To calculate self-employment income, use the gross proceeds and subtract the self- employment standard deduction. The result is the amount included in the individual's gross income. Standard earned income deductions are then applied to the individual's gross income.

To receive the self-employment standard deduction, the individual must provide verification that costs are incurred to produce the self-employment income. Verification can include, but is not limited to, tax records, ledgers, business records, receipts, check receipts, and business statements. The individual does not have to verify all business costs to receive the standard deduction.

If the individual does not claim or verify any costs to produce the self-employment income, the self-employment standard deduction will not be applied.

When the application of the standard deduction results in a finding of ineligibility, the applicant or recipient will be given an opportunity to show that actual self-employment expenses exceed the standard deduction. If the actual expenses exceed the standard deduction, they will be used to determine net income from self-employment.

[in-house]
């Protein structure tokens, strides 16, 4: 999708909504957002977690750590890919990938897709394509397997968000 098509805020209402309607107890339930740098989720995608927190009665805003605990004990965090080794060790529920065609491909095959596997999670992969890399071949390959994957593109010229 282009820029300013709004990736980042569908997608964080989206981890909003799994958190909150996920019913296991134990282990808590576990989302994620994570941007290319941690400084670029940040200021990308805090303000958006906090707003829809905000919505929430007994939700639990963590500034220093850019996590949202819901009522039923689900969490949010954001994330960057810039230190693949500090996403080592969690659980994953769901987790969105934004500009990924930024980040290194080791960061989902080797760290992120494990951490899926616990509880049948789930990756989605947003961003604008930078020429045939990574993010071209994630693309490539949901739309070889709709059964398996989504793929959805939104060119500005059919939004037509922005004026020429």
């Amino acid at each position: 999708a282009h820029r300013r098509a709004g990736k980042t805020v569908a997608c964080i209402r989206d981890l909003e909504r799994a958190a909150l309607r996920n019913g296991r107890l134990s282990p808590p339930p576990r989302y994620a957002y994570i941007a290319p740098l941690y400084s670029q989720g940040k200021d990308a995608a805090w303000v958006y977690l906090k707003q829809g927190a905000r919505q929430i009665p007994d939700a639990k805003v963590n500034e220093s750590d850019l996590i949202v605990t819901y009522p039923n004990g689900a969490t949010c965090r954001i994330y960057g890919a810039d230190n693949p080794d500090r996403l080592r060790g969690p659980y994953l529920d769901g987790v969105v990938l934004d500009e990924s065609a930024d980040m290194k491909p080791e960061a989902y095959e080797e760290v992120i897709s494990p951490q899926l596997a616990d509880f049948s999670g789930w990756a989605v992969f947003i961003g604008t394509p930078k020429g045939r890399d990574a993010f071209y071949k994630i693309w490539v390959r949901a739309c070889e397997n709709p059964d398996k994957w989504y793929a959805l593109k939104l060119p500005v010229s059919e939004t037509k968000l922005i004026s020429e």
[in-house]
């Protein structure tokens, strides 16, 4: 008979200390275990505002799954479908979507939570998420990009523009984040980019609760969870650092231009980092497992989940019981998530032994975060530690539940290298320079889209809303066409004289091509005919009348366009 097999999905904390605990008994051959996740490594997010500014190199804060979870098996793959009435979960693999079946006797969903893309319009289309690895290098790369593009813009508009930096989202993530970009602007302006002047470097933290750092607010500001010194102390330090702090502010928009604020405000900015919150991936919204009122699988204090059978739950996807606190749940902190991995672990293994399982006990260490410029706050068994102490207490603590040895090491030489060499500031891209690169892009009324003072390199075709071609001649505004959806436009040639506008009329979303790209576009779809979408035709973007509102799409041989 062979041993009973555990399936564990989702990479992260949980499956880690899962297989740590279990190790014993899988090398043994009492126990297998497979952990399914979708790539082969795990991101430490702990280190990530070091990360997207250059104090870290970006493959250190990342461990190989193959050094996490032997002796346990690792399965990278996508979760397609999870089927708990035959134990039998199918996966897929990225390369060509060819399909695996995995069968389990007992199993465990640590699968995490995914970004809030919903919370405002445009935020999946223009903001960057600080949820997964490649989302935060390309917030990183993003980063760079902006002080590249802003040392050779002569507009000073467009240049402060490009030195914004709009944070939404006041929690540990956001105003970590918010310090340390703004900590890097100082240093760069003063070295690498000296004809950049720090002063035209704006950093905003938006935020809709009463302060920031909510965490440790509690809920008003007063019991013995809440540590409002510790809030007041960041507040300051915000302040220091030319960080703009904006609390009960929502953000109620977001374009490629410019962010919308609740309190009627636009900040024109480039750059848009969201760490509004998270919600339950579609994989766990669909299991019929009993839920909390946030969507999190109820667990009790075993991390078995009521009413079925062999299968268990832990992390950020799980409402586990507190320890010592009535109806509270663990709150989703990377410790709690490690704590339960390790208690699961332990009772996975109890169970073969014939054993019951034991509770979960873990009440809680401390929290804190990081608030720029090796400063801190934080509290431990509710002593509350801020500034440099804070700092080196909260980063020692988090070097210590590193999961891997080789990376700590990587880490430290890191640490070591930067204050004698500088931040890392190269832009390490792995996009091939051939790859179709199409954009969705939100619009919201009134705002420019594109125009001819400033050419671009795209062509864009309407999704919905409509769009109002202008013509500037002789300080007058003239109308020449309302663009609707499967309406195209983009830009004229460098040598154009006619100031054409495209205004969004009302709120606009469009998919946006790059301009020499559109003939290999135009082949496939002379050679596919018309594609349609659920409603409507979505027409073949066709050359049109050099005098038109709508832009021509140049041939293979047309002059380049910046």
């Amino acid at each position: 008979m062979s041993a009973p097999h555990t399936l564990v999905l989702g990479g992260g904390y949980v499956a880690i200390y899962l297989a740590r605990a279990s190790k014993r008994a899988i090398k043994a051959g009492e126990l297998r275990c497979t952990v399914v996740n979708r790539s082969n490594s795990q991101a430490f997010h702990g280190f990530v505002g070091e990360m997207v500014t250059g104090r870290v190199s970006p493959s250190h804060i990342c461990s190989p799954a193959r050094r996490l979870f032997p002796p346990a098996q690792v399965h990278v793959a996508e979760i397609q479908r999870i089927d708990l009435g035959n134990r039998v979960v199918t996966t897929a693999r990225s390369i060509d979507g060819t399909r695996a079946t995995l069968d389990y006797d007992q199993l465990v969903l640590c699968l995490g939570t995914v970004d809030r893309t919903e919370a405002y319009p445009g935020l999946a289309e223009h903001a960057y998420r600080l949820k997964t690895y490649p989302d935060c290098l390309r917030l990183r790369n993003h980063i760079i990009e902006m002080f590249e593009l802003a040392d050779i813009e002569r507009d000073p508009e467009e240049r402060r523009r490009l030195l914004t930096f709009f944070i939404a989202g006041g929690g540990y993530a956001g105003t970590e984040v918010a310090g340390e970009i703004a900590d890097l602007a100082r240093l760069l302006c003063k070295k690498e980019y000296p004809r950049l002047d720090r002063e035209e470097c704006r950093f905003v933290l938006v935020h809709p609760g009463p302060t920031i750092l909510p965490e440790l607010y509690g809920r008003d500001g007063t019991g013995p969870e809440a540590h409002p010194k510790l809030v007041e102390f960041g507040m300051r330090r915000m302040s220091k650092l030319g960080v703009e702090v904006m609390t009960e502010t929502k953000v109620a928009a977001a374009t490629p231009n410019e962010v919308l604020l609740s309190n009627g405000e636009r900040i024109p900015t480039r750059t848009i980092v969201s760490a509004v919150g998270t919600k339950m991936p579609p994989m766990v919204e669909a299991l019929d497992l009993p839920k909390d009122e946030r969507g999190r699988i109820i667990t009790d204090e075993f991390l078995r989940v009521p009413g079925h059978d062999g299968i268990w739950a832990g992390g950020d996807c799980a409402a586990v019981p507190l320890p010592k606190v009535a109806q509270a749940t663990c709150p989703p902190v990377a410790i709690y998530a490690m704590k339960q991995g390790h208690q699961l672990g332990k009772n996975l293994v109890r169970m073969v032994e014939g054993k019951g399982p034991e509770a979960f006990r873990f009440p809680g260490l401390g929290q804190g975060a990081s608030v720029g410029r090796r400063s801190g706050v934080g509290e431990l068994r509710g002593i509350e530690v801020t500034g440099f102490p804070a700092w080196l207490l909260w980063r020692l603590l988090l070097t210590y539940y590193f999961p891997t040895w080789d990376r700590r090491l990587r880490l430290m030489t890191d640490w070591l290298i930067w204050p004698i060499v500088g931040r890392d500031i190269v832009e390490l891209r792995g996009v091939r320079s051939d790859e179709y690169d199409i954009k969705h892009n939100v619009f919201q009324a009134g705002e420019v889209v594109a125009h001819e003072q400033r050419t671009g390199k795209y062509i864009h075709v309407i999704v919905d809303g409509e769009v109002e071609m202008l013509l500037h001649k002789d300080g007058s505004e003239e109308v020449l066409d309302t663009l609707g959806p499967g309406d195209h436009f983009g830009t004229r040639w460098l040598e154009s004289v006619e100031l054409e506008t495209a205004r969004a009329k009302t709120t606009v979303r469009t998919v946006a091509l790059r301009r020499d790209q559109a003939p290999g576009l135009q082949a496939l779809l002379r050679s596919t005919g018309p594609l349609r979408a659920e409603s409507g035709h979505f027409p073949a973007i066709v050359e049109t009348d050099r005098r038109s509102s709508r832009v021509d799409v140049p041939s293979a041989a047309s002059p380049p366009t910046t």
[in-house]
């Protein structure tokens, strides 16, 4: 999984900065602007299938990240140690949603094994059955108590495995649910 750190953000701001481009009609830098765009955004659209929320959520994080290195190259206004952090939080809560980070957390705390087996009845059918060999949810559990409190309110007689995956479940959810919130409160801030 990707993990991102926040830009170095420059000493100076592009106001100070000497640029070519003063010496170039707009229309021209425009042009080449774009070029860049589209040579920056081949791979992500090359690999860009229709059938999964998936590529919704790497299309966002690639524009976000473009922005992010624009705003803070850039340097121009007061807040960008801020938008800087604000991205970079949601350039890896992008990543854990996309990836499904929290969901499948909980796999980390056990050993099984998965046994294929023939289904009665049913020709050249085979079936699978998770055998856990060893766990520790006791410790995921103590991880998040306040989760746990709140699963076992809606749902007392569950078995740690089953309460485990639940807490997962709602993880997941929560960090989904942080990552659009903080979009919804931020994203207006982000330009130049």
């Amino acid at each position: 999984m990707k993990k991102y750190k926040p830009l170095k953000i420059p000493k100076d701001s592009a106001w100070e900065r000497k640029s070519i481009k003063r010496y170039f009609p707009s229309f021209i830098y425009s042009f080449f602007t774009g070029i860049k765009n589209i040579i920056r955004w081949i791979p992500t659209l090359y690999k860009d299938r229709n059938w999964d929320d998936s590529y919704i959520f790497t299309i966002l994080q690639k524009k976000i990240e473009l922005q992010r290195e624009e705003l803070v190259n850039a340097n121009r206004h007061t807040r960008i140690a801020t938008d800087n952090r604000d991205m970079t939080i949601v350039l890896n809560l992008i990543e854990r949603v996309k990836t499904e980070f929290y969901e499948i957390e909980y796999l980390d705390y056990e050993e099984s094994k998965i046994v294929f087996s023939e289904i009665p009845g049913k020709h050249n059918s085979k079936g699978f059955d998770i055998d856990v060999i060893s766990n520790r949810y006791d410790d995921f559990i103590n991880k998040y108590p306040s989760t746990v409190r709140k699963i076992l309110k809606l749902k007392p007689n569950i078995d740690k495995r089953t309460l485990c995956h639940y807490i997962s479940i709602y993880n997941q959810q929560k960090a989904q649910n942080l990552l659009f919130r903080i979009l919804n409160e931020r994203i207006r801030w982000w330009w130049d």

Actual self-employment expenses must be directly related to producing the goods or services. Actual self-employment expenses for the eligibility determination do not include all expenses that are allowed by the Internal Revenue Service. Actual self-employment expenses that are not allowed for the eligibility determination include depreciation, personal and entertainment expenses, personal transportation, purchase of capital equipment, payments on the principal of loans for capital assets or durable goods, and rent or mortgage payments when the business is in the home.

9 DE Reg. 564 (10/01/05)

10 DE Reg. 143 (07/01/06)

12 DE Reg. 1320 (04/01/09) (Final)